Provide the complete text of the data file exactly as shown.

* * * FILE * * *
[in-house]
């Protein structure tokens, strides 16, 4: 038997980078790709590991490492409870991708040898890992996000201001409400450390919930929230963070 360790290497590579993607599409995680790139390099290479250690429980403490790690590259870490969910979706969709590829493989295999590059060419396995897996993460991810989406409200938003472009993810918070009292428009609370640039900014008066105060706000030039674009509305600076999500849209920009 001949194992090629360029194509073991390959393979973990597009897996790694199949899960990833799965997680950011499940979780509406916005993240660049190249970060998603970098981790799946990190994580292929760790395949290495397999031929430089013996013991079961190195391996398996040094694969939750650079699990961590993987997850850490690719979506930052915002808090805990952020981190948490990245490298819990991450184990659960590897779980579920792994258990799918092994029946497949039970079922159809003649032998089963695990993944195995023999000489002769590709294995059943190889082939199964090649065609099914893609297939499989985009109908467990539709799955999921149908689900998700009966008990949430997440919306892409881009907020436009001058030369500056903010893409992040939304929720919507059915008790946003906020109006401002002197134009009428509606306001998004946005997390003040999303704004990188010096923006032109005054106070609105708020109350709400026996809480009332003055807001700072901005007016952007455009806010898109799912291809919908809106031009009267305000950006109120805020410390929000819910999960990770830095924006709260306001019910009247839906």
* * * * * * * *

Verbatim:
[in-house]
């Protein structure tokens, strides 16, 4: 038997980078790709590991490492409870991708040898890992996000201001409400450390919930929230963070 360790290497590579993607599409995680790139390099290479250690429980403490790690590259870490969910979706969709590829493989295999590059060419396995897996993460991810989406409200938003472009993810918070009292428009609370640039900014008066105060706000030039674009509305600076999500849209920009 001949194992090629360029194509073991390959393979973990597009897996790694199949899960990833799965997680950011499940979780509406916005993240660049190249970060998603970098981790799946990190994580292929760790395949290495397999031929430089013996013991079961190195391996398996040094694969939750650079699990961590993987997850850490690719979506930052915002808090805990952020981190948490990245490298819990991450184990659960590897779980579920792994258990799918092994029946497949039970079922159809003649032998089963695990993944195995023999000489002769590709294995059943190889082939199964090649065609099914893609297939499989985009109908467990539709799955999921149908689900998700009966008990949430997440919306892409881009907020436009001058030369500056903010893409992040939304929720919507059915008790946003906020109006401002002197134009009428509606306001998004946005997390003040999303704004990188010096923006032109005054106070609105708020109350709400026996809480009332003055807001700072901005007016952007455009806010898109799912291809919908809106031009009267305000950006109120805020410390929000819910999960990770830095924006709260306001019910009247839906």